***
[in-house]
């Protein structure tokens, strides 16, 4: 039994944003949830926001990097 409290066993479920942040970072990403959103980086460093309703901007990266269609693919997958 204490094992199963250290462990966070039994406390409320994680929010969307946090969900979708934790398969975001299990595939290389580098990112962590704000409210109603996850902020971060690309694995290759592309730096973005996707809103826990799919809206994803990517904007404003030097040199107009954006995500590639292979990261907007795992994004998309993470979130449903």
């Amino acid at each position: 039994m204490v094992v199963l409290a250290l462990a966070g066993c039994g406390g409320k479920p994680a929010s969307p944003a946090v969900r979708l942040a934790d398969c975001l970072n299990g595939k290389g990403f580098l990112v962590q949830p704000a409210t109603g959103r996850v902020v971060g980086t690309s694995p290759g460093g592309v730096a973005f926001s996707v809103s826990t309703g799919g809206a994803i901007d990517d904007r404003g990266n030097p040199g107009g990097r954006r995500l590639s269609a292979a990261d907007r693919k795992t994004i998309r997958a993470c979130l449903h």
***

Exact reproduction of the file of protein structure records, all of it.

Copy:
[in-house]
């Protein structure tokens, strides 16, 4: 039994944003949830926001990097 409290066993479920942040970072990403959103980086460093309703901007990266269609693919997958 204490094992199963250290462990966070039994406390409320994680929010969307946090969900979708934790398969975001299990595939290389580098990112962590704000409210109603996850902020971060690309694995290759592309730096973005996707809103826990799919809206994803990517904007404003030097040199107009954006995500590639292979990261907007795992994004998309993470979130449903």
């Amino acid at each position: 039994m204490v094992v199963l409290a250290l462990a966070g066993c039994g406390g409320k479920p994680a929010s969307p944003a946090v969900r979708l942040a934790d398969c975001l970072n299990g595939k290389g990403f580098l990112v962590q949830p704000a409210t109603g959103r996850v902020v971060g980086t690309s694995p290759g460093g592309v730096a973005f926001s996707v809103s826990t309703g799919g809206a994803i901007d990517d904007r404003g990266n030097p040199g107009g990097r954006r995500l590639s269609a292979a990261d907007r693919k795992t994004i998309r997958a993470c979130l449903h």